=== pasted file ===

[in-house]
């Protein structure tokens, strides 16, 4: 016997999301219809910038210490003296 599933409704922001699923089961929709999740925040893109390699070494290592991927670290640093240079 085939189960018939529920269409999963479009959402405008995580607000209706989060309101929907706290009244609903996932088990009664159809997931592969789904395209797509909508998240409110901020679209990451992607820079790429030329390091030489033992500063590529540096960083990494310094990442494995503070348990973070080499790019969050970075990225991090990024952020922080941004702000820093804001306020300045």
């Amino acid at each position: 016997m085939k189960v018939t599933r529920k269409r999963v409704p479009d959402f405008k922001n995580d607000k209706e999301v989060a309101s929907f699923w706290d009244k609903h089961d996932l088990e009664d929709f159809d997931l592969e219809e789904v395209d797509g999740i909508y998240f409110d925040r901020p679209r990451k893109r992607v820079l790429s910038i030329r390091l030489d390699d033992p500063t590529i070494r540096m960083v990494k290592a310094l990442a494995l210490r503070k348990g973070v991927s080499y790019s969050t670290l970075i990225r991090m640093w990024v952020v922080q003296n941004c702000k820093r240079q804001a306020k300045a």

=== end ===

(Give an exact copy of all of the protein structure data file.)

[in-house]
């Protein structure tokens, strides 16, 4: 016997999301219809910038210490003296 599933409704922001699923089961929709999740925040893109390699070494290592991927670290640093240079 085939189960018939529920269409999963479009959402405008995580607000209706989060309101929907706290009244609903996932088990009664159809997931592969789904395209797509909508998240409110901020679209990451992607820079790429030329390091030489033992500063590529540096960083990494310094990442494995503070348990973070080499790019969050970075990225991090990024952020922080941004702000820093804001306020300045």
């Amino acid at each position: 016997m085939k189960v018939t599933r529920k269409r999963v409704p479009d959402f405008k922001n995580d607000k209706e999301v989060a309101s929907f699923w706290d009244k609903h089961d996932l088990e009664d929709f159809d997931l592969e219809e789904v395209d797509g999740i909508y998240f409110d925040r901020p679209r990451k893109r992607v820079l790429s910038i030329r390091l030489d390699d033992p500063t590529i070494r540096m960083v990494k290592a310094l990442a494995l210490r503070k348990g973070v991927s080499y790019s969050t670290l970075i990225r991090m640093w990024v952020v922080q003296n941004c702000k820093r240079q804001a306020k300045a």